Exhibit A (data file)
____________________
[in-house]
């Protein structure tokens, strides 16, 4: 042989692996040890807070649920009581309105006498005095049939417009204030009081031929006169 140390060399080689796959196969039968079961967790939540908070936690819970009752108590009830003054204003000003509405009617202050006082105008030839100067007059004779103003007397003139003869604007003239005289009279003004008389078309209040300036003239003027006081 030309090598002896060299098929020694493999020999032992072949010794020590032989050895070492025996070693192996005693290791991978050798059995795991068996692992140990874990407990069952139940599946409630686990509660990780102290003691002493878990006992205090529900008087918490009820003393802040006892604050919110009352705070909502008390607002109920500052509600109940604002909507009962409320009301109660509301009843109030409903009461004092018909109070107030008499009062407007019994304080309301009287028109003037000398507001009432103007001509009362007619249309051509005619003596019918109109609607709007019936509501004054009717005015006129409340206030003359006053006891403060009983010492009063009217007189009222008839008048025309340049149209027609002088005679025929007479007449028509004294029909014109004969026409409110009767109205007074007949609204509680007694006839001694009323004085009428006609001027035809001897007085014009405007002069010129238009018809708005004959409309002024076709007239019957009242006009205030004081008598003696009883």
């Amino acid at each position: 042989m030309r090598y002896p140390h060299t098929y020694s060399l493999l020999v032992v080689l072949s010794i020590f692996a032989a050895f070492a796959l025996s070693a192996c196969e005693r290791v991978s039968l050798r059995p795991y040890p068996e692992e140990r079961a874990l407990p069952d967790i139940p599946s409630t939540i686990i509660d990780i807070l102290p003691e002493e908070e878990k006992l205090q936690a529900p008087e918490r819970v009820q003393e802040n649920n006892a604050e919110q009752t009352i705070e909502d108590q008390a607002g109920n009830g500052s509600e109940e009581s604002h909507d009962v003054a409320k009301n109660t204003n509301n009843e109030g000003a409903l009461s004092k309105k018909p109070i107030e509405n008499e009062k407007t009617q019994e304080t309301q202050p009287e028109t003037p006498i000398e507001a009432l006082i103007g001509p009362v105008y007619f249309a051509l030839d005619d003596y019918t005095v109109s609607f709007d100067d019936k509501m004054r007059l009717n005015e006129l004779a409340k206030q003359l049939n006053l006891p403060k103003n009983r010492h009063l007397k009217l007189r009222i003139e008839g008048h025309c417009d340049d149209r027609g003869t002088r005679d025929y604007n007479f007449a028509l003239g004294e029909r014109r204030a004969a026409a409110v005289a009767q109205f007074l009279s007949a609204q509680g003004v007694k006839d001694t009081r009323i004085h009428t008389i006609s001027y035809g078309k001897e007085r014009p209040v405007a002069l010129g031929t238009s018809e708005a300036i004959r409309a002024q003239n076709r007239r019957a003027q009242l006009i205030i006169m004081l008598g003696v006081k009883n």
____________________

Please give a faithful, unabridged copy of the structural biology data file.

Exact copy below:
[in-house]
């Protein structure tokens, strides 16, 4: 042989692996040890807070649920009581309105006498005095049939417009204030009081031929006169 140390060399080689796959196969039968079961967790939540908070936690819970009752108590009830003054204003000003509405009617202050006082105008030839100067007059004779103003007397003139003869604007003239005289009279003004008389078309209040300036003239003027006081 030309090598002896060299098929020694493999020999032992072949010794020590032989050895070492025996070693192996005693290791991978050798059995795991068996692992140990874990407990069952139940599946409630686990509660990780102290003691002493878990006992205090529900008087918490009820003393802040006892604050919110009352705070909502008390607002109920500052509600109940604002909507009962409320009301109660509301009843109030409903009461004092018909109070107030008499009062407007019994304080309301009287028109003037000398507001009432103007001509009362007619249309051509005619003596019918109109609607709007019936509501004054009717005015006129409340206030003359006053006891403060009983010492009063009217007189009222008839008048025309340049149209027609002088005679025929007479007449028509004294029909014109004969026409409110009767109205007074007949609204509680007694006839001694009323004085009428006609001027035809001897007085014009405007002069010129238009018809708005004959409309002024076709007239019957009242006009205030004081008598003696009883």
């Amino acid at each position: 042989m030309r090598y002896p140390h060299t098929y020694s060399l493999l020999v032992v080689l072949s010794i020590f692996a032989a050895f070492a796959l025996s070693a192996c196969e005693r290791v991978s039968l050798r059995p795991y040890p068996e692992e140990r079961a874990l407990p069952d967790i139940p599946s409630t939540i686990i509660d990780i807070l102290p003691e002493e908070e878990k006992l205090q936690a529900p008087e918490r819970v009820q003393e802040n649920n006892a604050e919110q009752t009352i705070e909502d108590q008390a607002g109920n009830g500052s509600e109940e009581s604002h909507d009962v003054a409320k009301n109660t204003n509301n009843e109030g000003a409903l009461s004092k309105k018909p109070i107030e509405n008499e009062k407007t009617q019994e304080t309301q202050p009287e028109t003037p006498i000398e507001a009432l006082i103007g001509p009362v105008y007619f249309a051509l030839d005619d003596y019918t005095v109109s609607f709007d100067d019936k509501m004054r007059l009717n005015e006129l004779a409340k206030q003359l049939n006053l006891p403060k103003n009983r010492h009063l007397k009217l007189r009222i003139e008839g008048h025309c417009d340049d149209r027609g003869t002088r005679d025929y604007n007479f007449a028509l003239g004294e029909r014109r204030a004969a026409a409110v005289a009767q109205f007074l009279s007949a609204q509680g003004v007694k006839d001694t009081r009323i004085h009428t008389i006609s001027y035809g078309k001897e007085r014009p209040v405007a002069l010129g031929t238009s018809e708005a300036i004959r409309a002024q003239n076709r007239r019957a003027q009242l006009i205030i006169m004081l008598g003696v006081k009883n």